One afternoon in about the year 1988, an 11-year-old boy was eating at McDonald’s with his family in the city of Manchester, New Hampshire. During the meal, he noticed a plaque on the wall bearing a man’s face and declaring him the founder of McDonald’s. These plaques were prevalent in McDonald’s restaurants across the US at the time. The face – gleaming with pride – belonged to Ray Kroc, a businessman and former travelling salesman long hailed as the creator of the fast food franchise.

Flickr/Phillip Pessar

But this wasn’t the man the young boy munching on fries expected to see. That man was in the restaurant alongside him. “I looked at my grandfather and said, ‘But I thought you were the founder?’” he recalls. “And that’s when, in the late Eighties, early Nineties, my grandfather went back on the [McDonald’s] Corporation to set the history straight.”

Jason McDonald French, now a 40-year-old registered nurse with four children, is the grandson of Dick McDonald – the real founder of McDonald’s. When he turned to his grandfather as a confused child all those years ago, he spurred him on to correct decades of misinformation about the mysterious McDonald’s history. A story now being brought to mainstream attention by a new film, The Founder.


Jason McDonald French

“They [McDonald’s Corporation] seemed to forget where the name actually did come from,” says McDonald French, speaking on the phone from his home just outside Springfield, Massachusetts.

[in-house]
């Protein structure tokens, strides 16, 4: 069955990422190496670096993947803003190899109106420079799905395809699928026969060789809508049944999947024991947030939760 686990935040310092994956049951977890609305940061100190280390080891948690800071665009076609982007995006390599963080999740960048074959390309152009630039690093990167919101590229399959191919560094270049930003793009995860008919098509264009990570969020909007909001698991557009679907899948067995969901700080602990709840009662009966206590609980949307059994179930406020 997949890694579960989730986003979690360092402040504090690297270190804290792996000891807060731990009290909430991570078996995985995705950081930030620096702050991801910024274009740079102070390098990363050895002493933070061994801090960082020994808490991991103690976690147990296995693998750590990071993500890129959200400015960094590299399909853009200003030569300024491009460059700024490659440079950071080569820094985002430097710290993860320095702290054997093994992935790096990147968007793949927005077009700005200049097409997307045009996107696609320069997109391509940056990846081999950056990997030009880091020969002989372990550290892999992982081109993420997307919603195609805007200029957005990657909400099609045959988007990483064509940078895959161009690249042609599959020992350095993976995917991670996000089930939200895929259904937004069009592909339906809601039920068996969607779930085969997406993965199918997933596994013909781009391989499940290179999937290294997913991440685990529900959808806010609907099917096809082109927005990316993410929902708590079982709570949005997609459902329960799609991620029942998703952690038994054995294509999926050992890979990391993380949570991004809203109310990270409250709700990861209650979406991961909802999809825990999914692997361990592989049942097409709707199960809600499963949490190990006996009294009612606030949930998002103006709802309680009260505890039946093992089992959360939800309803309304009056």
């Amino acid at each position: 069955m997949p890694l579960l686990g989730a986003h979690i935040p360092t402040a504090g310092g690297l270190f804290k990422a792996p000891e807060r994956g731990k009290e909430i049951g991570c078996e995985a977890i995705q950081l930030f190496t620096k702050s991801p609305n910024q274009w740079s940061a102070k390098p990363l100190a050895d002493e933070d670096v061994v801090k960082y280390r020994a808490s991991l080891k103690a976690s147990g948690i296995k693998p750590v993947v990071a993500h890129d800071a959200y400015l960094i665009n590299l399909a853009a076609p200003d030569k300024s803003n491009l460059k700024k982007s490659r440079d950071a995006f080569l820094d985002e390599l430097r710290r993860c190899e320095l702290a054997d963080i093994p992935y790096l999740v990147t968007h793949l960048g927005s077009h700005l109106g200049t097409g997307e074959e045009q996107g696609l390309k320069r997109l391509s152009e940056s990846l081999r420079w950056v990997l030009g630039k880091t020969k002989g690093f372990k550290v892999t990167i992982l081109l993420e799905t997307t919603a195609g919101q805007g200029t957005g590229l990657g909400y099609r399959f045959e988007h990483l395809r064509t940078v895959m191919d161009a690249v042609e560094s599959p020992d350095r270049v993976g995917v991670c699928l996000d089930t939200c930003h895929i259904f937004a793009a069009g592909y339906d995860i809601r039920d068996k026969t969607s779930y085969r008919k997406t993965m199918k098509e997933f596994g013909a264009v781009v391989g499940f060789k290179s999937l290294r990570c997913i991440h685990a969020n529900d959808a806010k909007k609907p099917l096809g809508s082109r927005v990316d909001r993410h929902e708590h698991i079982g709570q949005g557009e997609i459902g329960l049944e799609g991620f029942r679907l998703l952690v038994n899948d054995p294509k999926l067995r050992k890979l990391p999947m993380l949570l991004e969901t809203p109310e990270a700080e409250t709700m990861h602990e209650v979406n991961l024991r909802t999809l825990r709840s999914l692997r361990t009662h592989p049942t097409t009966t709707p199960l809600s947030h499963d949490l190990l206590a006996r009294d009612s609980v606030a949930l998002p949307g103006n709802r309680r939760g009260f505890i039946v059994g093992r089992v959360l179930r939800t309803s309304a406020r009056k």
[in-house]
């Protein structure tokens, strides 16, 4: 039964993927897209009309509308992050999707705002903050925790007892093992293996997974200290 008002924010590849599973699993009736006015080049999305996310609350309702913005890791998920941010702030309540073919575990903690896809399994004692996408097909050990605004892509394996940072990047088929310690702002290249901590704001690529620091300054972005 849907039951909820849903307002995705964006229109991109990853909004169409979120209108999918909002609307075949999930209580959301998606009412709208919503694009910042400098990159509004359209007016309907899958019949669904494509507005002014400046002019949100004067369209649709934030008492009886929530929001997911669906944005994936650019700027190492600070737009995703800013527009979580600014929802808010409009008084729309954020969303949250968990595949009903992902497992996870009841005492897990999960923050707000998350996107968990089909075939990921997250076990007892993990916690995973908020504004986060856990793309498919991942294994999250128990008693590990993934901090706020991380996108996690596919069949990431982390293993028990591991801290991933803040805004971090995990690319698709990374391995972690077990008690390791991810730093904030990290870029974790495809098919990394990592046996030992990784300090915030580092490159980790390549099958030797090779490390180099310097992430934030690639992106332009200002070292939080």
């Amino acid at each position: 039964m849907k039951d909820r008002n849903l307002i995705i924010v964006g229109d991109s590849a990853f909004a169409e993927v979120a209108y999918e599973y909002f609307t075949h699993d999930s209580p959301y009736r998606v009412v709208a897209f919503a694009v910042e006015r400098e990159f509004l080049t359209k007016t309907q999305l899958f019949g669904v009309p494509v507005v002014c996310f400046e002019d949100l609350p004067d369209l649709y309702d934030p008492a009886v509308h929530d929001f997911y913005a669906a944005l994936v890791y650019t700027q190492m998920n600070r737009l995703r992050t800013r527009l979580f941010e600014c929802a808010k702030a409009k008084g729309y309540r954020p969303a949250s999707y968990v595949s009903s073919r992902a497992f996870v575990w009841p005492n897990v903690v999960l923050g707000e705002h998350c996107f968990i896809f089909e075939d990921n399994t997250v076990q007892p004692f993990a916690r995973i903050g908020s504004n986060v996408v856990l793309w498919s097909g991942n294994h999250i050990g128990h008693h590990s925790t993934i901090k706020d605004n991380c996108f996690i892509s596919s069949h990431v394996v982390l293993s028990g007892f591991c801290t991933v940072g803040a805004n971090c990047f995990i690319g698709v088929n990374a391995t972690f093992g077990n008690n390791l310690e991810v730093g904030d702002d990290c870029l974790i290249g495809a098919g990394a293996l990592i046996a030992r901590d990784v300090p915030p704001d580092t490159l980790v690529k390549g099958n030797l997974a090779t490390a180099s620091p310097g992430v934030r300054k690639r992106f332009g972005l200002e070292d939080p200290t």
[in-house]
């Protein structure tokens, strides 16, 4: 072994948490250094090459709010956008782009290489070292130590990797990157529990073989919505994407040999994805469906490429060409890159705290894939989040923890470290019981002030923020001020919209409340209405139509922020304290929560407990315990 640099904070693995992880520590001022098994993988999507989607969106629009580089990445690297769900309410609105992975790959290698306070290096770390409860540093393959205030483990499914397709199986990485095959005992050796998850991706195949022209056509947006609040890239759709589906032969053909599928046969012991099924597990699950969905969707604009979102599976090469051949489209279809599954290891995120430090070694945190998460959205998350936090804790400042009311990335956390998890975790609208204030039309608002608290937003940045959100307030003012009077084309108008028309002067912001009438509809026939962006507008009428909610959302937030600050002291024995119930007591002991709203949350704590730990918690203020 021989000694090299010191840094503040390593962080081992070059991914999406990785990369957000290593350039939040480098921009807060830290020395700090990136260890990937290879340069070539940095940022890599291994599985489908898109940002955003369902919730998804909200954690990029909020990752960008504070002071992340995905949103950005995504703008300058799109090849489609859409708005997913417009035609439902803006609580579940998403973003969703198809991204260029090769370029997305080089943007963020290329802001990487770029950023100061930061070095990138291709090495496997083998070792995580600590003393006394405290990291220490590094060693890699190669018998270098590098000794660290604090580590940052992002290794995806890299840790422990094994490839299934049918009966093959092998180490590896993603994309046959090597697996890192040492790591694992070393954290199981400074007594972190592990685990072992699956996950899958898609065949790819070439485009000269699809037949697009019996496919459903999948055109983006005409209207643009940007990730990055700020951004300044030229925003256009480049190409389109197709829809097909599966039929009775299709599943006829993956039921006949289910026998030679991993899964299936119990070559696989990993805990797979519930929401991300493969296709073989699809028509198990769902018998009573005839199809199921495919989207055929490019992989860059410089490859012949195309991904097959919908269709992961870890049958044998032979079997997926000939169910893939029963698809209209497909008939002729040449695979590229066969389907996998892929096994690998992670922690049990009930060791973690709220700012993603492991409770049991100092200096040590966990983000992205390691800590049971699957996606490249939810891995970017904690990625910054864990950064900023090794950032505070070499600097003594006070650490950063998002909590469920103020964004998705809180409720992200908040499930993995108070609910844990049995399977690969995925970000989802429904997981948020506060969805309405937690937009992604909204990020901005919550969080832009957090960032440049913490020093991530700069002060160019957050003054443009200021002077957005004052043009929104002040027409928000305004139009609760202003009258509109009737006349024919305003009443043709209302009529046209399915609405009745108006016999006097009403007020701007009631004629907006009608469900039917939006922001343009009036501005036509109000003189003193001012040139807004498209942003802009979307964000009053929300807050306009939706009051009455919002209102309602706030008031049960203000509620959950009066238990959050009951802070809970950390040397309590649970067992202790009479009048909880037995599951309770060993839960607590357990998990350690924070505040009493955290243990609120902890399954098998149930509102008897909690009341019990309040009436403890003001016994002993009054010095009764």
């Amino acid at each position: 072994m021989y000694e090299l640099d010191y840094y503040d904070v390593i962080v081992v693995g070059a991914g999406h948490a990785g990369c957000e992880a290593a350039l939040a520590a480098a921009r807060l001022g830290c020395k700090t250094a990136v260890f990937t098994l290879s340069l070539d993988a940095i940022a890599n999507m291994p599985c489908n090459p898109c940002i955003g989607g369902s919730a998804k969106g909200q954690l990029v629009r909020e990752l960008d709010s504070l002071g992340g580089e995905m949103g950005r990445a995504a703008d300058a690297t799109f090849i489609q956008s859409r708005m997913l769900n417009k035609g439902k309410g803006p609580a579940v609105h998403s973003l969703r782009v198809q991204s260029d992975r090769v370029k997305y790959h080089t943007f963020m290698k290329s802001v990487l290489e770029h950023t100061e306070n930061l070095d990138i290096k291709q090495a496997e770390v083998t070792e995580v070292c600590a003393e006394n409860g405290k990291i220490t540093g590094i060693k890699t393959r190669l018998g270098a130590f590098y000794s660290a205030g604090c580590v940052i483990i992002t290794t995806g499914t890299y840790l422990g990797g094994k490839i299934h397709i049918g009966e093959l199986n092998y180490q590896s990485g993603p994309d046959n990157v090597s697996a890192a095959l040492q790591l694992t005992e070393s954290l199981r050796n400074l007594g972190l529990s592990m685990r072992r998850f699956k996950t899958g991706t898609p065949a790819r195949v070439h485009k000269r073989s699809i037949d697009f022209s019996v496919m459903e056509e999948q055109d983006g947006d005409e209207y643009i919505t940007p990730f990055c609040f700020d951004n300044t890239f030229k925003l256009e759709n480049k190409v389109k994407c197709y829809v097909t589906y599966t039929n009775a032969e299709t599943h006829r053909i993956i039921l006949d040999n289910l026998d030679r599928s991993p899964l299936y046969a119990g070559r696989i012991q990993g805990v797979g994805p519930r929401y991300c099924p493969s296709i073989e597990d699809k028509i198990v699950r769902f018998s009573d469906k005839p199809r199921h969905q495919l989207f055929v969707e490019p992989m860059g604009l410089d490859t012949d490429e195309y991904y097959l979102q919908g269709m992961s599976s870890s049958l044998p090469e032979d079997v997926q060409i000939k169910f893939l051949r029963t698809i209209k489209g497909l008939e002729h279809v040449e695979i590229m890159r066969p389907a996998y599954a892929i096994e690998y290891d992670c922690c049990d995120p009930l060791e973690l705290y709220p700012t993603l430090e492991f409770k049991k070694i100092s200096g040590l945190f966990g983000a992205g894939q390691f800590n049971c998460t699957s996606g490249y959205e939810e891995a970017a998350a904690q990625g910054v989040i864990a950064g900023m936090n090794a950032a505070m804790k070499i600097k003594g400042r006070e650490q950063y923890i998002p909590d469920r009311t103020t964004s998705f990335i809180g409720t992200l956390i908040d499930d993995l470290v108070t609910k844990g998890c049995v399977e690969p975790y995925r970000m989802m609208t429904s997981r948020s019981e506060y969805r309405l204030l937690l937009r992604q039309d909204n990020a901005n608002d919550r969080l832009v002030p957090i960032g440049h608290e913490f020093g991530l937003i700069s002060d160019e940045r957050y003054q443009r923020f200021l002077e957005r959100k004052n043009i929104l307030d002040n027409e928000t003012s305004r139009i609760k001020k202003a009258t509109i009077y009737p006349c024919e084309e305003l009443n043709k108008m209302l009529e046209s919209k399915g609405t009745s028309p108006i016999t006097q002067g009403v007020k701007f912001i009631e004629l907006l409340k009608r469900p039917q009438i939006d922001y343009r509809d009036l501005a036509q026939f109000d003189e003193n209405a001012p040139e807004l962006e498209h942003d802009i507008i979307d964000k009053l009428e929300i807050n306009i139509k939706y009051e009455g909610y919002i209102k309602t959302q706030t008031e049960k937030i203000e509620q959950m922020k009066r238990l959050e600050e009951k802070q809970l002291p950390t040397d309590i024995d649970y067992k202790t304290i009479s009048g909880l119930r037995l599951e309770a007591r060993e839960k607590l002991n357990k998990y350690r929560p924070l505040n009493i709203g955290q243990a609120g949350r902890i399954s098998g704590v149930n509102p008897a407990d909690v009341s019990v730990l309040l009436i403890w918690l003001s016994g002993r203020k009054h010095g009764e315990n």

His grandfather Dick was one half of the McDonald brothers, an entrepreneurial duo of restaurateurs who started out with a standard drive-in hotdog stand in California, 1937.

Dick's father, an Irish immigrant, worked in a shoe factory in New Hampshire. He and his brother made their success from scratch. They founded a unique burger restaurant in San Bernardino, around 50 miles east of where they had been flogging hotdogs. It would become the first McDonald’s restaurant.

Most takeout restaurants back then were drive-ins, where you would park, order food from your car, and wait for a “carhop” server to bring you your meal on a plate, with cutlery. The McDonald brothers noticed that this was a slow, disorganised process with pointless costly overheads.

So they invented fast food.

***

In 1948, they built what came to be known as the “speedy system” for a fast food kitchen from scratch. Dick was the inventor out of the two brothers - as well as the bespoke kitchen design, he came up with both the iconic giant yellow “M” and its nickname, the “Golden Arches”.

“My grandfather was an innovator, a man ahead of his time,” McDonald French tells me. “For someone who was [only] high school-educated to come up with the ideas and have the foresight to see where the food service business was going, is pretty remarkable.”


The McDonald brothers with a milkshake machine.

McDonald French is still amazed at his grandfather’s contraptions. “He was inventing machines to do this automated system, just off-the-cuff,” he recalls. “They were using heat lamps to keep food warm beforehand, before anyone had ever thought of such a thing. They customised their grills to whip the grease away to cook the burgers more efficiently. It was six-feet-long, which was just unheard of.”